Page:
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Comet Lovejoy (ラヴジョイ彗星)


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ラヴジョイ彗星 (Comet Lovejoy) とは、オーストラリアのテリー・ラヴジョイが発見した4個の彗星についている固有名。

C/2007 E2:2007年3月27日に発見された彗星。

C/2007 K5:2007年5月26日に発見された彗星。

C/2011 W3:2011年12月2日に発見された彗星。
この彗星は肉眼的に明るくなったと同時に、太陽に極めて接近し生き延びたサングレーザーとして話題となった。

C/2013 R1:2013年9月7日に発見された彗星。

Comet Lovejoy (ラヴジョイ彗星) : Picture

Comet Lovejoy (C/2013 R1) Before Galaxy M63
Comet Lovejoy (C/2013 R1) Before Galaxy M63
(C) Damian Peach
Comet Lovejoy was captured last week passing well in front of spiral galaxy M63. Discovered only three months ago and currently near its maximum brightness, Comet Lovejoy can be seen near the Big Dipper from dark northerly locations before dawn with the unaided eye. An unexpected rival to Comet ISON, C/2013 R1 (Lovejoy), pictured above, is currently sporting a large green coma and a beautifully textured ion tail. Comet Lovejoy is now headed back to the outer Solar System but should remain a good sight in binoculars for another few weeks. Conversely, spiral galaxy M63, lies far in the distance and is expected to remain stationary on the sky and hold its relative brightness for at least the next few million years.

Comet Lovejoy (C/2013 R1) with M44
Comet Lovejoy (C/2013 R1) with M44
(C) Damian Peach
While anxiously waiting for Comet ISON to brighten further as it falls toward the Sun, northern skygazers can also find three other bright comets in the east before dawn. In fact, Comet Lovejoy C/2013 R1 is currently the morning sky's brightest. Only discovered in September and not a sungrazing comet, this Comet Lovejoy is nearing the edge of naked-eye visibility and might be spotted from very dark sky sites. Sporting a greenish coma and tail in this telescopic view taken on November 7, Comet Lovejoy is about 0.5 AU from our fair planet and 1.2 AU from the Sun. The comet is having a photogenic Messier moment, sweeping past well known star cluster M44, the Beehive in Cancer. Yellowish bright star Delta Cancri is near the bottom of the frame.

Comet Lovejoy (C/2011 W3) and the ISS
Comet Lovejoy (C/2011 W3) and the ISS
(C) Left - Carlos Caccia, (Intendente Alvear, Argentina) / Right - Dan Burbank (ISS Expedition 30, NASA)
On December 24, Comet Lovejoy rose in dawn's twilight, arcing above the eastern horizon, its tails swept back by the solar wind and sunlight. Seen on the left is the comet's early morning appearance alongside the southern Milky Way from the town of Intendente Alvear, La Pampa province, Argentina. The short star trails include bright southern sky stars Alpha and Beta Centauri near the center of the frame, but the long bright streak that crosses the comet tails is a little closer to home. Waiting for the proper moment to start his exposure, the photographer has also caught the International Space Station still glinting in the sunlight as it orbits (top to bottom) above the local horizon. The right panel is the near horizon view of Comet Lovejoy from the space station itself, captured only two days earlier. In fact, Dan Burbank, Expedition 30 commander, recorded Comet Lovejoy rising just before the Sun in a spectacular video (linked here). Even considering the other vistas available from low Earth orbit, Burbank describes the comet as "the most amazing thing I have ever seen in space."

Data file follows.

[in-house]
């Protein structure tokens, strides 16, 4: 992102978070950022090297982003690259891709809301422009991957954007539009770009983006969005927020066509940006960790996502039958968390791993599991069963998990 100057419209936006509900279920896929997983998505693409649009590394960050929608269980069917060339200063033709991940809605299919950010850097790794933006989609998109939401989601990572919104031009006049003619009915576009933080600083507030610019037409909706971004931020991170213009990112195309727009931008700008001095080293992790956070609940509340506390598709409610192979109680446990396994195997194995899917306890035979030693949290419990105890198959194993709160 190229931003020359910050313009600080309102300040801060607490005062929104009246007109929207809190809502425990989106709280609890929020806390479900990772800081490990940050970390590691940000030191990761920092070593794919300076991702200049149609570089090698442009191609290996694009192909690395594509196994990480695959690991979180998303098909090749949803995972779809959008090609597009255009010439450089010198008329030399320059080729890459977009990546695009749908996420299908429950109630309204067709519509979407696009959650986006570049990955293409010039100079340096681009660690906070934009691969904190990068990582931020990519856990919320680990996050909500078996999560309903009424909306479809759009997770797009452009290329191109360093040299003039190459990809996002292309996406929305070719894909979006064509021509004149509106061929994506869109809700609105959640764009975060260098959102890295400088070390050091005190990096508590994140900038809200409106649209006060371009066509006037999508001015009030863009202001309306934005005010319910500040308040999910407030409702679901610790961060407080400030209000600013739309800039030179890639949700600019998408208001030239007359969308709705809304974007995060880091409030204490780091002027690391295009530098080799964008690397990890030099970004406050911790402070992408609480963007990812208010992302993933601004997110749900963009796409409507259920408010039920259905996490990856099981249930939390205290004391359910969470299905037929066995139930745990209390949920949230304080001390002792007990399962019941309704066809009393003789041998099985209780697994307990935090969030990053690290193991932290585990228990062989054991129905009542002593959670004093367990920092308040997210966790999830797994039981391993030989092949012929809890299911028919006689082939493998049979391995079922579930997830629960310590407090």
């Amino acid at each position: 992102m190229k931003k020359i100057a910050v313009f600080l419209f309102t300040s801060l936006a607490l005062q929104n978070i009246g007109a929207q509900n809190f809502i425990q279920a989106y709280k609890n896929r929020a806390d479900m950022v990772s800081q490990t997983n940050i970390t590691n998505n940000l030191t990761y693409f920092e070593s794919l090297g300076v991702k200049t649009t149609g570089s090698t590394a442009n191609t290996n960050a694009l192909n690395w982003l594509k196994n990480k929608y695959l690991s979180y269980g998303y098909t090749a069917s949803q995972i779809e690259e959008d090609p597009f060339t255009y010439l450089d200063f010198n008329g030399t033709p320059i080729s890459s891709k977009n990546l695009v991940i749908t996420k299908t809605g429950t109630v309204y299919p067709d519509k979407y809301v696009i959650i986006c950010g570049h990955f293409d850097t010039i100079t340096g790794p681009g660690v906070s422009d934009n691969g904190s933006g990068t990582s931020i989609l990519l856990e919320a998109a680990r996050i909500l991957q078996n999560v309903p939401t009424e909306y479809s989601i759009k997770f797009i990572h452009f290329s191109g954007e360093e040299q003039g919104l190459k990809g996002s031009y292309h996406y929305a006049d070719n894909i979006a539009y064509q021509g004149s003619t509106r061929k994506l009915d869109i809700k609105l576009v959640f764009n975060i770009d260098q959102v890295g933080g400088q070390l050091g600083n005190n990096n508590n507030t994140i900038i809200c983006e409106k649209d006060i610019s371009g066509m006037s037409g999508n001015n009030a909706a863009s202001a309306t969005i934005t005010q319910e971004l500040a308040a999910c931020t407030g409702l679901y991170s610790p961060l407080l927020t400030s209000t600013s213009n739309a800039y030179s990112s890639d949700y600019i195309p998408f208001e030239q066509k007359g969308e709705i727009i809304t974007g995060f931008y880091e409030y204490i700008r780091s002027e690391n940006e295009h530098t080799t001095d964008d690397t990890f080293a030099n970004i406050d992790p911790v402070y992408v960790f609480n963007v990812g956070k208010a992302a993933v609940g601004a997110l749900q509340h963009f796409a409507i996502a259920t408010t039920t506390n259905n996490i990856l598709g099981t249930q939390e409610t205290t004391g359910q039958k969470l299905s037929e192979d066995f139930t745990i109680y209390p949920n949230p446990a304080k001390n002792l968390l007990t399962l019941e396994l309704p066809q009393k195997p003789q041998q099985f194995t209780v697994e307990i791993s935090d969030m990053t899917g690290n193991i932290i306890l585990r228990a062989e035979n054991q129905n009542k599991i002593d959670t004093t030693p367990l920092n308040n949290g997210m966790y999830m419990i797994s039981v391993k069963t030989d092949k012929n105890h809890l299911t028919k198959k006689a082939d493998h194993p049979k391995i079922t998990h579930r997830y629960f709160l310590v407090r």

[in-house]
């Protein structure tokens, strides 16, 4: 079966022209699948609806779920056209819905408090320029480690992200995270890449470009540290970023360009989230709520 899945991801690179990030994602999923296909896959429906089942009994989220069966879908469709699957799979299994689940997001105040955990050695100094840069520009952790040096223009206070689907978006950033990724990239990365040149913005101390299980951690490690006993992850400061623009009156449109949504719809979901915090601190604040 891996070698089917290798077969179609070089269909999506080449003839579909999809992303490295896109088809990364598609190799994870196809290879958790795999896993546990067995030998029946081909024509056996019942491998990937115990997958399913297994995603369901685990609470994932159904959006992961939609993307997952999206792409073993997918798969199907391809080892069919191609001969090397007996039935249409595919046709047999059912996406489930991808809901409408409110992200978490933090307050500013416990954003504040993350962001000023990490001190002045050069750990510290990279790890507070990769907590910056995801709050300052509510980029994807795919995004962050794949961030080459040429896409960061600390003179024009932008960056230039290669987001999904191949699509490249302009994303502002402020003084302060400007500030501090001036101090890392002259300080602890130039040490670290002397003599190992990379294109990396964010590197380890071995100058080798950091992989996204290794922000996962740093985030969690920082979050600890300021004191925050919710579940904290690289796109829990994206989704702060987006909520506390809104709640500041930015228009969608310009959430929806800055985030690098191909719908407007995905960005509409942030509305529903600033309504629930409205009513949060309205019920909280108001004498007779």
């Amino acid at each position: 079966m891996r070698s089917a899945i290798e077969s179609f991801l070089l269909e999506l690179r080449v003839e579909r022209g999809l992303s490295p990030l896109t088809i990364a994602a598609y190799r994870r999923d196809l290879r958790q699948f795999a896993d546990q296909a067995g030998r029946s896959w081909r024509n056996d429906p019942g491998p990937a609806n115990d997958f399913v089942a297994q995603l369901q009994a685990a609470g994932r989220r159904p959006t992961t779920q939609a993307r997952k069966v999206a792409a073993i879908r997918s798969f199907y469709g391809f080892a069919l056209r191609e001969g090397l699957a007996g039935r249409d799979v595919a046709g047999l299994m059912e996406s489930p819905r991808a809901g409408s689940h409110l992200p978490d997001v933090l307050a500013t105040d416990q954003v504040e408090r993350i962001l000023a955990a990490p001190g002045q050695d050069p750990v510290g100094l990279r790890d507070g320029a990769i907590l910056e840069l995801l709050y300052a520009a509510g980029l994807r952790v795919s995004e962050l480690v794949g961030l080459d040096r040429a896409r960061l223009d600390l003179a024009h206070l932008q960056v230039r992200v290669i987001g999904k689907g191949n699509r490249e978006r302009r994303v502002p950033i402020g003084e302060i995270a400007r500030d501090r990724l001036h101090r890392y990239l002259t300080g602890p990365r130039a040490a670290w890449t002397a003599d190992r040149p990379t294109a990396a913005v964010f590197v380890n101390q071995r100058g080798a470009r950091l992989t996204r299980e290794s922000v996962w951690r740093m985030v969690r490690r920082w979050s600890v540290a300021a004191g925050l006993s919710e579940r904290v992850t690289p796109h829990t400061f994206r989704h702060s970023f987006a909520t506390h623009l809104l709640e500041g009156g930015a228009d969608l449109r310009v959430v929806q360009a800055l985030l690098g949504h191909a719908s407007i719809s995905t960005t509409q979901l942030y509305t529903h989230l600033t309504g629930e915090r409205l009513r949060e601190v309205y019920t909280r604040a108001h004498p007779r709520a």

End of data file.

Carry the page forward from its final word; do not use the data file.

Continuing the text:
Comet Lovejoy (C/2011 W3)
Comet Lovejoy (C/2011 W3) over Paranal
(C) Guillaume Blanchard

Comet Lovejoy (C/2011 W3)
Comet Lovejoy (C/2011 W3)
(C) Naskies
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Comet Lovejoy (ラヴジョイ彗星) : Movie

Sun Grazing Comets as Solar Probes
Astronomers were excited in December 2011, when Comet Lovejoy (C/2011 W3) swept right through the sun's corona with its long tail streaming behind it. NASA's Solar Dynamics Observatory (SDO) captured images of the comet, showing how its long tail was buffeted by systems around the sun, offering scientists a unique way of observing movement as if they'd orchestrated the experiment themselves. Since comet tails have ionized gases, they are also affected by the sun's magnetic field, and can act as tracers of the complex magnetic system higher up in the solar atmosphere.
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